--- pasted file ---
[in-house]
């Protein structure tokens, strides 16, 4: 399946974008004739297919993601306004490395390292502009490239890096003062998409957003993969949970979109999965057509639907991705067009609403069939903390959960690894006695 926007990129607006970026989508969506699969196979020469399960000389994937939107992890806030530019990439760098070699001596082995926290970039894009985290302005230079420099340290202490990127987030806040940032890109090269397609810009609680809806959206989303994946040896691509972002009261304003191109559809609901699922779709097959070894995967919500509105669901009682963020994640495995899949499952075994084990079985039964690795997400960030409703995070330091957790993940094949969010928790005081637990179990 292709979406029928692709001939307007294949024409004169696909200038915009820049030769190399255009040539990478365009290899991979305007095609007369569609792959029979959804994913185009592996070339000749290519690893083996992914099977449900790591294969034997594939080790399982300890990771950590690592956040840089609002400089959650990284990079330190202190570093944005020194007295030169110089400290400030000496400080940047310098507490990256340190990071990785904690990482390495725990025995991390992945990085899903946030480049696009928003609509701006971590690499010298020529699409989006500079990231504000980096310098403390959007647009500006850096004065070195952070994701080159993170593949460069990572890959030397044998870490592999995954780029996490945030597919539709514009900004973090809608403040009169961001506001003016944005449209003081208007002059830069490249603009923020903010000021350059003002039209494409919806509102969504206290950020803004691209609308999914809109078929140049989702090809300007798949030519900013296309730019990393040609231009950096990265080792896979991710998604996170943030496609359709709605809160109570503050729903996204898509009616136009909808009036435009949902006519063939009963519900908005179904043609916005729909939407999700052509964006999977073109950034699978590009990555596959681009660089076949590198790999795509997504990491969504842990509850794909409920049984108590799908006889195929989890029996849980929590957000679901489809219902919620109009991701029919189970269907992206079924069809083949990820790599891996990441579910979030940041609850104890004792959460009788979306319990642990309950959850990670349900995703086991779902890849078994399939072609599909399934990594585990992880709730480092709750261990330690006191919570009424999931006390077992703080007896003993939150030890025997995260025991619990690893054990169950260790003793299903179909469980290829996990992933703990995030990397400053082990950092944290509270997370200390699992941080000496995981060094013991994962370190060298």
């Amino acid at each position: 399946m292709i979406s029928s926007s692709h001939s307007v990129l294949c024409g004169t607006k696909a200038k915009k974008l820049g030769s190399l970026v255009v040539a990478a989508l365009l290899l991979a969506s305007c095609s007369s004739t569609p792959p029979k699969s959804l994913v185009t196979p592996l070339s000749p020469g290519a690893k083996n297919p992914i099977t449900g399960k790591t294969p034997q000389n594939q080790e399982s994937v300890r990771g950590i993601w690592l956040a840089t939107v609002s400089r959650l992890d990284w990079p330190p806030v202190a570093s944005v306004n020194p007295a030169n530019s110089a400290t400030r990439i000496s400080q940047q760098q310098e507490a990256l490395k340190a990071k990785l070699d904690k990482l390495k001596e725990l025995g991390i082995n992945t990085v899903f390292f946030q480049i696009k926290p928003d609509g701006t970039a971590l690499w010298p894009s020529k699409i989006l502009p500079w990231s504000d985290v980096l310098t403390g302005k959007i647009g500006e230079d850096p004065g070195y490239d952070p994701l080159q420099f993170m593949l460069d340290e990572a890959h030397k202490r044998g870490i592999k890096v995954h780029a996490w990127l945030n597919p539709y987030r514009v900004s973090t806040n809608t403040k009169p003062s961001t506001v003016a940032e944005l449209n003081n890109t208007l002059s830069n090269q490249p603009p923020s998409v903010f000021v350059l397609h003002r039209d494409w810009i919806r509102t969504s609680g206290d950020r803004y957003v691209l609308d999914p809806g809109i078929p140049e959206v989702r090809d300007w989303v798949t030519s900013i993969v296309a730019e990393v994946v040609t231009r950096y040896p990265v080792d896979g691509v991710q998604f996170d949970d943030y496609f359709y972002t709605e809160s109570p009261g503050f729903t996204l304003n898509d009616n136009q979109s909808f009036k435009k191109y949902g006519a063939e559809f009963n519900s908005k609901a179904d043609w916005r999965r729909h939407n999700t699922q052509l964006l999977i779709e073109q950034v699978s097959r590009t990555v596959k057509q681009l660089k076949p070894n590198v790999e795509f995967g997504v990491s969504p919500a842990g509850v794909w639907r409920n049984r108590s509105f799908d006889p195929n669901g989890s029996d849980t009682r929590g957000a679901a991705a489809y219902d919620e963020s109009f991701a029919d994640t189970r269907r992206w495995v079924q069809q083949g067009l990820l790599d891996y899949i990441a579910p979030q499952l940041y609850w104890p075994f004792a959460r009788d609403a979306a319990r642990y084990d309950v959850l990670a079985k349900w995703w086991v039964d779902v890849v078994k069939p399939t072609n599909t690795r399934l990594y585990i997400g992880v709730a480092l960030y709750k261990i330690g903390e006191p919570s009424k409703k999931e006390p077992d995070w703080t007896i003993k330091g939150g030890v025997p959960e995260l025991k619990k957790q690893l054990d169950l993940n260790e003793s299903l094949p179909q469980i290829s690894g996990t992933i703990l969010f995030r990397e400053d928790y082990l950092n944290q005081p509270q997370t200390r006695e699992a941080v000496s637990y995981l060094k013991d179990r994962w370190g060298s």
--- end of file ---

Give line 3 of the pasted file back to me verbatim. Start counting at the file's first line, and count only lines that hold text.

């Amino acid at each position: 399946m292709i979406s029928s926007s692709h001939s307007v990129l294949c024409g004169t607006k696909a200038k915009k974008l820049g030769s190399l970026v255009v040539a990478a989508l365009l290899l991979a969506s305007c095609s007369s004739t569609p792959p029979k699969s959804l994913v185009t196979p592996l070339s000749p020469g290519a690893k083996n297919p992914i099977t449900g399960k790591t294969p034997q000389n594939q080790e399982s994937v300890r990771g950590i993601w690592l956040a840089t939107v609002s400089r959650l992890d990284w990079p330190p806030v202190a570093s944005v306004n020194p007295a030169n530019s110089a400290t400030r990439i000496s400080q940047q760098q310098e507490a990256l490395k340190a990071k990785l070699d904690k990482l390495k001596e725990l025995g991390i082995n992945t990085v899903f390292f946030q480049i696009k926290p928003d609509g701006t970039a971590l690499w010298p894009s020529k699409i989006l502009p500079w990231s504000d985290v980096l310098t403390g302005k959007i647009g500006e230079d850096p004065g070195y490239d952070p994701l080159q420099f993170m593949l460069d340290e990572a890959h030397k202490r044998g870490i592999k890096v995954h780029a996490w990127l945030n597919p539709y987030r514009v900004s973090t806040n809608t403040k009169p003062s961001t506001v003016a940032e944005l449209n003081n890109t208007l002059s830069n090269q490249p603009p923020s998409v903010f000021v350059l397609h003002r039209d494409w810009i919806r509102t969504s609680g206290d950020r803004y957003v691209l609308d999914p809806g809109i078929p140049e959206v989702r090809d300007w989303v798949t030519s900013i993969v296309a730019e990393v994946v040609t231009r950096y040896p990265v080792d896979g691509v991710q998604f996170d949970d943030y496609f359709y972002t709605e809160s109570p009261g503050f729903t996204l304003n898509d009616n136009q979109s909808f009036k435009k191109y949902g006519a063939e559809f009963n519900s908005k609901a179904d043609w916005r999965r729909h939407n999700t699922q052509l964006l999977i779709e073109q950034v699978s097959r590009t990555v596959k057509q681009l660089k076949p070894n590198v790999e795509f995967g997504v990491s969504p919500a842990g509850v794909w639907r409920n049984r108590s509105f799908d006889p195929n669901g989890s029996d849980t009682r929590g957000a679901a991705a489809y219902d919620e963020s109009f991701a029919d994640t189970r269907r992206w495995v079924q069809q083949g067009l990820l790599d891996y899949i990441a579910p979030q499952l940041y609850w104890p075994f004792a959460r009788d609403a979306a319990r642990y084990d309950v959850l990670a079985k349900w995703w086991v039964d779902v890849v078994k069939p399939t072609n599909t690795r399934l990594y585990i997400g992880v709730a480092l960030y709750k261990i330690g903390e006191p919570s009424k409703k999931e006390p077992d995070w703080t007896i003993k330091g939150g030890v025997p959960e995260l025991k619990k957790q690893l054990d169950l993940n260790e003793s299903l094949p179909q469980i290829s690894g996990t992933i703990l969010f995030r990397e400053d928790y082990l950092n944290q005081p509270q997370t200390r006695e699992a941080v000496s637990y995981l060094k013991d179990r994962w370190g060298s």